We thank the oncology nurses who care for our loved ones throughout cancer diagnoses and treatment to celebrate National Nurses Week 2021.

National Nurses Week: Thanking Cancer Care Specialists

Oncology nurses are unique in their field. Each is equipped with intimate knowledge of cancer’s effect on the body. Yet, through cancer panels and poor prognoses, oncology nurses remain dedicated to the wellbeing of the whole patient. Often, they are the first and last face a patient sees when they visit the doctorand or attend treatment. But that doesn’t mean they’re unaffected by the physical and mental rigors of what many have described as a “calling.”

Intense workloads, staffing shortages, and the emergence of a new global health threat have taken their toll on those in nursing this past year. Studies of cancer care specialists show significant rates of depression and loneliness that can lead to distress. Over time, a nurse may no longer feel fulfilled by interacting with or caring for patients.

It’s time to recognize the fundamental hard work that those in the nursing field put in daily. Long shifts, aching joints, and painful moments with patients don’t keep the oncology nurses below from loving what they do.

Quotes from Oncology Nurses Who Love Their Job

“When queried if I find oncology nursing depressing, I reply back a quick ‘No.’ My path to a 32-year career as an oncology nurse started as a youngster when God deep-rooted it into my soul. Oncology nursing chose me.” – Donna Clark, RN, BSN, OCN, of Alabama

“Realising the full potential of nurses to do what they do best needs to start with describing the wide range of contributions to care they are already making.” – Kate Griffin for Cancerworld magazine

“I always thought that I would never want to be a ‘cancer’ nurse because ‘everyone’ dies. Well, no matter what area of nursing you are in, everyone does eventually die… I celebrate with them when they graduate from their chemotherapy regimens, and I am empathetic when they have a [recurrence]. It is a privilege to be a part of their lives during one of the most difficult times.” – Beverly Trayer, RN, OCN, of North Carolina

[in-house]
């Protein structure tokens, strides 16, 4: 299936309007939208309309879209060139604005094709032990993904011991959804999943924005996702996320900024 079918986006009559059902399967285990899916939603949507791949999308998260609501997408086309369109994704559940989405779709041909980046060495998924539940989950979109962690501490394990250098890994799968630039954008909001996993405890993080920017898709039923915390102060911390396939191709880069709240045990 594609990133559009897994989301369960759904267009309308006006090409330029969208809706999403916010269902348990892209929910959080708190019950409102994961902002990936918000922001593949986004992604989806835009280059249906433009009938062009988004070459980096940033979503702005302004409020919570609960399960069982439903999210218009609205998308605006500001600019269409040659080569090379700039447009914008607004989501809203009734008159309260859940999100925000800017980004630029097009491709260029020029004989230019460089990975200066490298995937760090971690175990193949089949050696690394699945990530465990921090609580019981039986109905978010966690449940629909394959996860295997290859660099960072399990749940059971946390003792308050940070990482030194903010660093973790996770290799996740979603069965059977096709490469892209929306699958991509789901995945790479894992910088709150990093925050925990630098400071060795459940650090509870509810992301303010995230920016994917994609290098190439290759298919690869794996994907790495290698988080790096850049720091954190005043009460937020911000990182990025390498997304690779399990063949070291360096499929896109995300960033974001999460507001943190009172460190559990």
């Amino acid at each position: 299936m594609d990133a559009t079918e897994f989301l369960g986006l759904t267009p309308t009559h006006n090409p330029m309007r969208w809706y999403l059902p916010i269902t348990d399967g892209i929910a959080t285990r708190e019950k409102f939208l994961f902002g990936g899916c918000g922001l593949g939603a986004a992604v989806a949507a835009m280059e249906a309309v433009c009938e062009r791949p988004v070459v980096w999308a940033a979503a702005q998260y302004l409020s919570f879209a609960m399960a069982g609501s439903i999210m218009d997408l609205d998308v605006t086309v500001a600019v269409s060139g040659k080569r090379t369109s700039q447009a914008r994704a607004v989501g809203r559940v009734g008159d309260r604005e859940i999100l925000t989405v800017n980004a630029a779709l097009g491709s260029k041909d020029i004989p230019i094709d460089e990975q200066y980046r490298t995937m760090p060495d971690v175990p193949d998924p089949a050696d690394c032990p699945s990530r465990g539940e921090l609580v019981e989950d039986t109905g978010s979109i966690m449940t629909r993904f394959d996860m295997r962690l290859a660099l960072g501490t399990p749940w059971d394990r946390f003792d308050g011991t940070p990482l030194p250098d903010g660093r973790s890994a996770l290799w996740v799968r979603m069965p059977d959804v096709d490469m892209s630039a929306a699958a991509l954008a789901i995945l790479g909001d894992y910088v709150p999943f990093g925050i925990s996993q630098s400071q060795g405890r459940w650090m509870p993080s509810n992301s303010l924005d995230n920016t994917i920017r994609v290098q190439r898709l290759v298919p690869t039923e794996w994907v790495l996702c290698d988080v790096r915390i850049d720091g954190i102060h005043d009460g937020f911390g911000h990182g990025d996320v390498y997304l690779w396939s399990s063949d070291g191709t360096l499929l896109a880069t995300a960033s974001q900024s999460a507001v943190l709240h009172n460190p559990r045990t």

“For years, I offered a brief detailed response of the strides we’re making in the field. Now I just say, ‘It’s what I was born to do. It’s where I belong.’” – Michele Daddario, BSN, OCN, RN, of New Jersey

“With all of the advances in cancer treatments, we now have years—not months—to inspire hope, provide help, and bond with patients in our clinics.” – Kristin NiCastro, RN, BSN, OCN

“Yes, sometimes there are tears—sometimes happy tears and sometimes sad tears…but the reality that I could make a difference during some of the most crucial moments in a patient’s life is humbling and an absolute honor.” – Kim Coy, RN, OCN, of Indiana

“I struggled with guilt that my patients were so ill, and yet here I was, lucky enough to draw the ‘healthy’ straw. Over time, I’ve realized that guilt does not help my patients, and just disables me from being able to work effectively. I’ve learned instead to become deeply grateful for what I have, and for the constant reminders that my patients provide to live every day to the [fullest] (as corny as that sounds)!” – Kate Wakelin, BS, RN, from Australia

“Those exiting this world deserve just as much love, support, and caring hands as those entering and remaining in it.” – Jenny Roberts, CNA

5 Ways to Thank a Nurse

Don’t let National Nurses Week pass you by this year without thanking a nurse! Keep reading if you need a few ideas for celebrating nurses in your life.

  • Say It!

Saying “Thank You” may seem like a simple thing, but it can go a long way! Nurses give their all to their career and their patients. Hearing “thank you” for the million things they do that may go unnoticed is rewarding for healthcare professionals. You can also show your appreciation with a “thank you” note or gift card to their favorite coffee spot.

  • Offer Help

Now more than ever, nurses are busy. The effects of the COVID-19 pandemic have sent many hospitals into overdrive trying to keep everyone healthy and safe. Likewise, it’s a stressful time for nurses, and a nurse you know may be in need of a helping hand.

Offer to help by running an errand or taking over their yardwork for a day. Your assistance definitely won’t go unnoticed or unappreciated!

  • Food Never Fails

Oftentimes, the fastest way to a healthcare worker’s heart is through their stomach. And, as we’ve mentioned before, nurses are busy people. Most don’t have time during a shift to grab a real meal and may end up pondering snacks in front of the hospital vending machine.

Show your love for nurses by ordering food for delivery – bagels, cookies, sandwiches, anything! Every meal a nurse doesn’t have to worry about is time they spend caring for our loved ones.

  • Arrange a Drive-by Parade

Organize an event to let nurses know how much their work means to your city. Drive-by parades are social-distancing friendly events and can be a fun way to get the community together. You can show appreciation for local healthcare workers by combining classic parade decorations with health care themes.

  • Donate to Nursing Organizations

You can always thank nurses by investing in the future of the career field. Buying merchandise from the National Student Nurses’ Association helps fund the organization and provides opportunities for student nurses. Donating to the American Nurses Association funds innovation for the future of nursing.


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